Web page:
Farmers are thankful for every precious drop of rain.
And there could be a bright spot for famers with animals that graze.
But the consensus is it's most likely too little, too late.
CBS47's Lemor Abrams shows us the rain's impact on the drought.
As night fell, dark clouds moved over the Valley...ready to unleash
desperately needed rain.
"You know when you need the water, downpours, no matter how they come are
good," said Larry Moles of Southern Pacific Farms.
Larry Moles, who grows grapes for Thompson Seedless, is enjoying every drop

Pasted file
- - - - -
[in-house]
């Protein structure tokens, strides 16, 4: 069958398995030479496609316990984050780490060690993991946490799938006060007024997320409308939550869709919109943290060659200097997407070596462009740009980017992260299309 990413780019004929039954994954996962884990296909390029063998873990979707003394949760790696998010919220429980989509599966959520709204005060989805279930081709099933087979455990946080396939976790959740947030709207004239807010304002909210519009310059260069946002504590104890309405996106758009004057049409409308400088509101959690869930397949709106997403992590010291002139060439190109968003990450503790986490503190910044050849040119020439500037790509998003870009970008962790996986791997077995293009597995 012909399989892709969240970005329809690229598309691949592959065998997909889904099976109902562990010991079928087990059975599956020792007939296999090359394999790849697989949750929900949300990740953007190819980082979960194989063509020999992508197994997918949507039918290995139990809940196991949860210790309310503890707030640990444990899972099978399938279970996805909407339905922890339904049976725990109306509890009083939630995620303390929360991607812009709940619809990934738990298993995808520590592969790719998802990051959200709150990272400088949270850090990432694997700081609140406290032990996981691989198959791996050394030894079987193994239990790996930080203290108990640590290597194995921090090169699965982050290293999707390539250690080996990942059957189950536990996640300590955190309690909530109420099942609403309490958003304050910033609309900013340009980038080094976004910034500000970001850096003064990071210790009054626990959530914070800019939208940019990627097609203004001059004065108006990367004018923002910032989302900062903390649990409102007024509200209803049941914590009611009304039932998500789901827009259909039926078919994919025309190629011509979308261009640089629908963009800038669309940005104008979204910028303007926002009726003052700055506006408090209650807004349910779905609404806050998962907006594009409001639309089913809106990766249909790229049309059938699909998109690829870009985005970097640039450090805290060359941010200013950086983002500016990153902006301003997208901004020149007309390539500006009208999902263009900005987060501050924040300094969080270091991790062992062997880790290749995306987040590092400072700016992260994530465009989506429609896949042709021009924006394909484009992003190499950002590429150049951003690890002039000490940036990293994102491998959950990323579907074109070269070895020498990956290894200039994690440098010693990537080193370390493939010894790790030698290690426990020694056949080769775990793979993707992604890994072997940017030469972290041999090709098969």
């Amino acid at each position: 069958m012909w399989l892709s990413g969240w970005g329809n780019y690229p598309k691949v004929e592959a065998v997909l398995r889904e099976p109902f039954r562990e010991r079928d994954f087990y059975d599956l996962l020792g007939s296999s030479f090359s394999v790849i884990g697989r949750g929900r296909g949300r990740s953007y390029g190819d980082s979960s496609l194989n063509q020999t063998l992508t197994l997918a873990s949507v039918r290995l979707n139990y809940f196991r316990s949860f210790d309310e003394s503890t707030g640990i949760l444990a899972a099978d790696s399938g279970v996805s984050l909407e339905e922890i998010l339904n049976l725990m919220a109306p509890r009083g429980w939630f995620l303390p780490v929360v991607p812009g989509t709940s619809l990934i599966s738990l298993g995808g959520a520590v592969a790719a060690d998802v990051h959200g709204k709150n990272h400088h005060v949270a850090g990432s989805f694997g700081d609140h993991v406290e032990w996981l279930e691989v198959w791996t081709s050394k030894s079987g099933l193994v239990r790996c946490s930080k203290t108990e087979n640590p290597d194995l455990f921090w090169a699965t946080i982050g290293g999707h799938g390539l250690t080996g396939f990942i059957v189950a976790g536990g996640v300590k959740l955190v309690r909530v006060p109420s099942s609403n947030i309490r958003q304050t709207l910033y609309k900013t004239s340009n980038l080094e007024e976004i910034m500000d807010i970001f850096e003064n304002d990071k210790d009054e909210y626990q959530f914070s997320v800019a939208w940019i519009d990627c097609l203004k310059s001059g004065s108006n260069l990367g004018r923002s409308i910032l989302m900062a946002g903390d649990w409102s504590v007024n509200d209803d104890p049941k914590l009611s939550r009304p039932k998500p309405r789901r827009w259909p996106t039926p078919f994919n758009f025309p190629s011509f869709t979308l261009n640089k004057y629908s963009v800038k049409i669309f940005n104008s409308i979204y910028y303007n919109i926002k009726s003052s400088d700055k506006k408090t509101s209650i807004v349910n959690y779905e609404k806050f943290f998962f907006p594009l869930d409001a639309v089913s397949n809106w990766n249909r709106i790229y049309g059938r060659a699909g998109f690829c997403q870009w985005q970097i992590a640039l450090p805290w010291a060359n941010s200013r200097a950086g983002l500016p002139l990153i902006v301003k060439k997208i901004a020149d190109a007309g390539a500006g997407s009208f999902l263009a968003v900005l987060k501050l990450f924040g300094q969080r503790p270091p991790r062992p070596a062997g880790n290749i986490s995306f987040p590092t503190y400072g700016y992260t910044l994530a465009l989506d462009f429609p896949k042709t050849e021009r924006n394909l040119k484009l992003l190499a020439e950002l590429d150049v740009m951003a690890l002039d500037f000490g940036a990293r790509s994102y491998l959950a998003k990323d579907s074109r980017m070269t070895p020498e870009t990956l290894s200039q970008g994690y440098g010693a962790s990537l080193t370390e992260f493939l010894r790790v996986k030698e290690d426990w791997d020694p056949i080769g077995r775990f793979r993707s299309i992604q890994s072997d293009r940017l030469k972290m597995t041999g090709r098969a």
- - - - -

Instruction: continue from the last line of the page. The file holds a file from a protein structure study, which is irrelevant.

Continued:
despite thunder and lighting strikes hitting very close to his farm
"I enjoy the rain... I think it should keep raining if you ask me," said
Fields across the Valley are soaked but farmers say they can't get enough at
this late date, and all this water will eventually soak into the ground.
"It's has been so dry," said Ryan Jacobsen with the Fresno County Farm Bureau
is following the storm's path.
One of the biggest impacts we're gonna see very quickly here is the grass
growing in the rangeland...those growers have been very impacted by this
drought," said Jacobsen.
The snow pack in the Sierra Nevada will also get a nice boost, now at
critically low levels.
But is it enough to quench the drought?
"We won't catch up this year. We can have storm after storm after storm
between now...and precipitation season and right now, we will not catch up,"